Monday, July 6, 2015
LG&E and KU make history with Kentucky’s first natural gas combined-cycle unit
Employees and contractors working on the project wrapped up the unit’s final commissioning and testing phases in mid-June, clearing the way for the company to take control of the unit and commence its official commercial operation. The unit is the first-of-its-kind in the Commonwealth, making the changeover historic for both the company and the state of Kentucky.
Louisville Mayor Greg Fischer joined representatives from LG&E and KU as they officially unveiled the new unit with a ribbon cutting during a press conference this morning.
"This project is important on so many levels – for the construction jobs it created, the innovation it highlighted and the air that it will improve. Our city is grateful to LG&E for its vision to bring this project to reality," said Mayor Fischer.
"The planning, permitting, construction and testing of this facility have been years in the making, so it's exciting to reach this point and see things come together," said LG&E and KU Chief Operating Officer Paul W. Thompson. "Not only is this generating unit significant for our state, it's also a significant part of our ongoing efforts to look down the road and, with approval from the Kentucky Public Service Commission, put resources in place that allow us to meet the future energy needs of our customers and evolve with our ever-changing industry."
“With this new facility, along with our coal, hydro and future solar plant, we have a more diversified portfolio of generation that will help us continue to meet our customer’s energy needs at some of the lowest costs in the nation,” said LG&E and KU Chairman, Chief Executive Officer and President Vic Staffieri.
The new plant is being paid for, in part, by rate increases for customers of both utilities approved last week.
Thanks to spending that minimized budgeted costs and lower consumption of natural gas than projected during the unit’s testing phase, the company will achieve an estimated $18 million reduction in costs from the previous project forecast of $563 million.
CR7’s commercial operation marks the end of a remarkable construction period that saw more than 600 construction employees working on the project at its peak; a recordable incident rate of 0.37, which is one-tenth the average for industrial construction companies; and zero lost-time incidents.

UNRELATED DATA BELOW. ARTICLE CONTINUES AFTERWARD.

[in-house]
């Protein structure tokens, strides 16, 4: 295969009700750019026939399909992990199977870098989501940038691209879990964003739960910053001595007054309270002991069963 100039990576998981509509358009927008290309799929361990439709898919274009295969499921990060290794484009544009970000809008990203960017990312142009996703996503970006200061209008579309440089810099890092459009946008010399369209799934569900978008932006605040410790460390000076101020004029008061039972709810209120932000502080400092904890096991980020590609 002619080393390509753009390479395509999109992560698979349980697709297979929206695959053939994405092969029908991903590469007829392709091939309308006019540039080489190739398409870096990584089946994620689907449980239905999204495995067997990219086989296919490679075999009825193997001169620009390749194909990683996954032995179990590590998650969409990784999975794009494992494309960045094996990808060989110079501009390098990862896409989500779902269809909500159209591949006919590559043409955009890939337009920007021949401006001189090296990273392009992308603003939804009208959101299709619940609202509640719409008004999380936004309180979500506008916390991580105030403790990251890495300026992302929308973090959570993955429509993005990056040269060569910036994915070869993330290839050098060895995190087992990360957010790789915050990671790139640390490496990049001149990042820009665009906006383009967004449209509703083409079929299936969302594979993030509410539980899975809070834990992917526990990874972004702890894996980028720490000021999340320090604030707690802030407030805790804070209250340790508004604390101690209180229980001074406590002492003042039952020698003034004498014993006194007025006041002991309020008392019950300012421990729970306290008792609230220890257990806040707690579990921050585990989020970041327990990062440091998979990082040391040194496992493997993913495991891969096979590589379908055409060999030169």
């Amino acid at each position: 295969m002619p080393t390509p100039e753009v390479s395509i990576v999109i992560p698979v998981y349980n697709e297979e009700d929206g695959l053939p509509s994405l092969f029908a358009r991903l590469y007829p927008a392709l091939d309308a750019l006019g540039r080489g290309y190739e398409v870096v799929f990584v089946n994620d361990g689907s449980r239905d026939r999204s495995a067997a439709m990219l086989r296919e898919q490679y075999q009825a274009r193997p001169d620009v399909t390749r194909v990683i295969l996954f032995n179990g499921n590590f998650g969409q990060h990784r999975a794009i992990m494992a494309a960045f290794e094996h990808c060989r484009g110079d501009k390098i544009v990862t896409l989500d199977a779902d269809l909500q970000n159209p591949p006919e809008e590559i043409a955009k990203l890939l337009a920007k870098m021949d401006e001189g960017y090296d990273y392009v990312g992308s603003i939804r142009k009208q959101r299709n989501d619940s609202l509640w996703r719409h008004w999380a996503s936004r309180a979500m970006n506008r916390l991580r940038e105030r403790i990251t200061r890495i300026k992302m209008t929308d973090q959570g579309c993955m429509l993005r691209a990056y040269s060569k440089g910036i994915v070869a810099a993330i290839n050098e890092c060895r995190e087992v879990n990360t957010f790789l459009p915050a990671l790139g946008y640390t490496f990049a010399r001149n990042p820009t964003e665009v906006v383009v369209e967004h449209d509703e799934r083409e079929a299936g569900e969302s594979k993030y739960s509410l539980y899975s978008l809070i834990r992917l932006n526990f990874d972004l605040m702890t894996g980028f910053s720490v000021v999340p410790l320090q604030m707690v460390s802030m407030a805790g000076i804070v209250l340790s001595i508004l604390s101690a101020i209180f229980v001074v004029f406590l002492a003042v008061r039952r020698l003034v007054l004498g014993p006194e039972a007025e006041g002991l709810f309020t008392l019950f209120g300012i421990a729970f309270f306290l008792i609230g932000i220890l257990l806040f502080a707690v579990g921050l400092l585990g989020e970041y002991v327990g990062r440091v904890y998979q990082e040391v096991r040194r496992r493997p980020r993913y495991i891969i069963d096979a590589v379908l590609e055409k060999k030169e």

The NGCC power plant first generates electricity through two gas turbines, and uses the exhaust heat from those units to generate steam and produce additional electricity using a steam turbine.
The unit will replace the bulk of 800 megawatts of coal-fired generation as the company retires 13 percent of its energy production from coal-fired units. LG&E and KU announced the retirement plans in 2011 as the result of stricter U.S. Environmental Protection Agency mandates, which, after a thorough analysis of available options, made building this new unit the most economical option to pursue.
With CR7 fully operational and serving customers, the company will continue executing closure plans for Cane Run's coal-fired operations. Cane Run Unit 6 was retired at the end of March, and the process to retire Units 4 and 5 can now begin. The plans include capping and closing the facility's special waste landfill and ash pond, which should be completed in 2016.
The transition from coal to natural gas will bring an end to coal-fired generation at Cane Run that spanned more than six decades and pioneered award-winning, environmental technology for the utility industry, prompting a visit from President Jimmy Carter in 1979. The NGCC also will mean greater efficiency in power production and further reduction of emissions.
With these environmental efforts and CR7’s commercial operation, the company continues to produce energy cleaner than ever before — at Cane Run alone, reducing particulate emissions by more than half; sulfur dioxide emissions by 99 percent and nitrogen oxide emissions by 82 percent.